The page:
Theory and Method
From the time they come in for training, I am constantly hanging all over a horse. While they are eating their grain at night, I'll drape myself over their back. When I'm leading them somewhere, I'll hang my arm over their back. Any chance I have, I take advantage of it. It makes this next step much easier.
Starting off standing next to my horse, I'll see how much they can tolerate. If I've done my homework, I'll have great control of the feet from groundwork, the horse will be used to objects moving around him from being sacked out, and will be used to my presence above his head from fence work and being ponied. Standing next to my horse, I'll start jumping up and down next to them. If my horse doesn't move, I'll keep jumping for ten to fifteen seconds, then quit. If my horse does get nervous and moves off, I'll get control of his feet by moving the hips away, and continue jumping. I'll keep jumping until my horse settles down and stands still.
The next step is to get my belly up on the horse's back. I happen to be a bit vertically challenged, so except on very small horses, I use a block to get myself up there. In the beginning, just jump up, let your belly touch the horses back and slide down. As the horse develops confidence, I just a little bit higher, and just hang over the back. While I'm hanging there, I scratch the neck and shoulder to make it a good experience.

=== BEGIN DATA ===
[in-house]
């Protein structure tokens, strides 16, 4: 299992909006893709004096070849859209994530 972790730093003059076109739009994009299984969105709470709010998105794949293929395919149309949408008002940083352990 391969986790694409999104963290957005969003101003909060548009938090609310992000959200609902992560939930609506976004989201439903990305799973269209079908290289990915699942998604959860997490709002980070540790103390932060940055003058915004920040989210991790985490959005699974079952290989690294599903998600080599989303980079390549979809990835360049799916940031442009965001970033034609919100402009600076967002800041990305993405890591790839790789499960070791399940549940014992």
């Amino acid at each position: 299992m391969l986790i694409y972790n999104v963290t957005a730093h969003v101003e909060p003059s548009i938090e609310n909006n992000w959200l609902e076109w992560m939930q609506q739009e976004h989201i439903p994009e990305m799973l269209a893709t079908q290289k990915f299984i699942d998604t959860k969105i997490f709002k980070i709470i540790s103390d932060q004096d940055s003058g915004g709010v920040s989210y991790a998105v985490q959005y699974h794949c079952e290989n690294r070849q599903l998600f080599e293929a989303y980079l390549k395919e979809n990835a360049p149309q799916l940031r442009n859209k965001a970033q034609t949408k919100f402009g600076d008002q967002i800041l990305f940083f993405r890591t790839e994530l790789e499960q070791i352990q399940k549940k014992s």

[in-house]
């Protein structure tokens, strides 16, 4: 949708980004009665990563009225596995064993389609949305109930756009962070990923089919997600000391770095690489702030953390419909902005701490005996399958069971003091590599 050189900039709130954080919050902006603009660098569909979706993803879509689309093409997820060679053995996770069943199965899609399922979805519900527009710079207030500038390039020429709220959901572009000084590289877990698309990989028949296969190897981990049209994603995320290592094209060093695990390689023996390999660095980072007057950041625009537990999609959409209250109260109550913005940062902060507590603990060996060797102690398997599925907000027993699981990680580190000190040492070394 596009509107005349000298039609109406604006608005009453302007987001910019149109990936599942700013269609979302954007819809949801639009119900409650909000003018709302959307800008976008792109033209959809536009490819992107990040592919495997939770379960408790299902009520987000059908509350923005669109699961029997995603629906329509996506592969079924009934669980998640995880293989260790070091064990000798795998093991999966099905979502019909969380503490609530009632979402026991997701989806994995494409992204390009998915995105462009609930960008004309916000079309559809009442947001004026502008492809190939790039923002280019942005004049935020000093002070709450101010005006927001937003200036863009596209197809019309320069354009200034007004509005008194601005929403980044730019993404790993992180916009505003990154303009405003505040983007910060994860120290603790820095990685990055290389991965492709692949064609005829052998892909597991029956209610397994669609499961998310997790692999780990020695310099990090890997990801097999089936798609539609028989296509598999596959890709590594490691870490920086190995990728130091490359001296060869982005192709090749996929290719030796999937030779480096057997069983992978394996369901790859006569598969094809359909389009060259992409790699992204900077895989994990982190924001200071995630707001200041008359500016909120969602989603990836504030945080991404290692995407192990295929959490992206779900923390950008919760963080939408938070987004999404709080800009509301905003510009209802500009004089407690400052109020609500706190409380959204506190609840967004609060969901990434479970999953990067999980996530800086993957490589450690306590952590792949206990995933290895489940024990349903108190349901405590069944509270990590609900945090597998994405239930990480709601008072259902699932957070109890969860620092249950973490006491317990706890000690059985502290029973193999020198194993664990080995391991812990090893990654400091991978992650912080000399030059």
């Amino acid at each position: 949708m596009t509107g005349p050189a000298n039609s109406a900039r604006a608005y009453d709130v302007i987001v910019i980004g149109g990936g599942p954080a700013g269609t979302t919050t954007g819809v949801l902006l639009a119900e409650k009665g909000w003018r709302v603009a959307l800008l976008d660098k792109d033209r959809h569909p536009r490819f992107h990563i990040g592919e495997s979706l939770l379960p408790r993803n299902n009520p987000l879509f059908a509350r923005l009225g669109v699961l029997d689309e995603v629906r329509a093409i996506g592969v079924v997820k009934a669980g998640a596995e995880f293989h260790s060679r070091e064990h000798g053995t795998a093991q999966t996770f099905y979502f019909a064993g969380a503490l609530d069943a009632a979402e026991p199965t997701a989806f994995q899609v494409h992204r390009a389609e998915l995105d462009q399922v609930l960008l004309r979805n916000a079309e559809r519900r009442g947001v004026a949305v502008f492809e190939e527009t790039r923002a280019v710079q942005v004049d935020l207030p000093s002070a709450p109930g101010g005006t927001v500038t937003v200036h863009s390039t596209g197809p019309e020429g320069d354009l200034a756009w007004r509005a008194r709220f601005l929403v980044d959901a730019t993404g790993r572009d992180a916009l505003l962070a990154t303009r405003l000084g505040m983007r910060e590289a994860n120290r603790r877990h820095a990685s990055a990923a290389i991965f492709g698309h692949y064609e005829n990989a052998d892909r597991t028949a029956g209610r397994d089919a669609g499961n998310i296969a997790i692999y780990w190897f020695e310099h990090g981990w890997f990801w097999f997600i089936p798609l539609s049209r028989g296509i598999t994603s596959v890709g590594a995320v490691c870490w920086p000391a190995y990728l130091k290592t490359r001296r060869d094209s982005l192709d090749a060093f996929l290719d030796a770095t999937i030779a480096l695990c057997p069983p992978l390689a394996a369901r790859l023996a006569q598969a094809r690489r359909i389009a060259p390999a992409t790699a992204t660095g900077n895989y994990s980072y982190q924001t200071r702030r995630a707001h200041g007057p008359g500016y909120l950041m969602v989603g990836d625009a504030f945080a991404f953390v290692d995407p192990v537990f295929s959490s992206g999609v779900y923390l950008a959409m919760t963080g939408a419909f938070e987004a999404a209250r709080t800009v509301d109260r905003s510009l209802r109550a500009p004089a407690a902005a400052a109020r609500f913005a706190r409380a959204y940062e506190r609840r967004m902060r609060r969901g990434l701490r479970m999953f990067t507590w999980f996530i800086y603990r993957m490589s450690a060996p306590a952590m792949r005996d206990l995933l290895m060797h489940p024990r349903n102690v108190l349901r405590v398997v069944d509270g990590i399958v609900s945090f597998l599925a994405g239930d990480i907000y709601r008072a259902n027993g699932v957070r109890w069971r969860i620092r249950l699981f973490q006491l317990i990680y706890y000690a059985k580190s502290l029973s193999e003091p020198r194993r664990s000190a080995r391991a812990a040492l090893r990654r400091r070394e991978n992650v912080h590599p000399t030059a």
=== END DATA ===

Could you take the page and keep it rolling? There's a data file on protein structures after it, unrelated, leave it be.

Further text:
By doing this exercise, the first ride tends to go much more smoothly.
Please use caution and common sense. Horses are large animals, with an exceptional amount of power and strength. They are also concerned above all with their own personal safety, and will do whatever they feel it takes to keep themselves from harm. Being individuals that act and react differently, the only certainty you have when working a horse is uncertainty. I am a professional trainer with twenty plus years experience, yet even with the knowledge I possess, I still get hurt from time to time. This blog and the accompanying media are for entertainment purposes only. No responsibility will be assumed for injuries or damages incurred while trying to use these methods at home. Please ride responsibly; protective gear can save your life!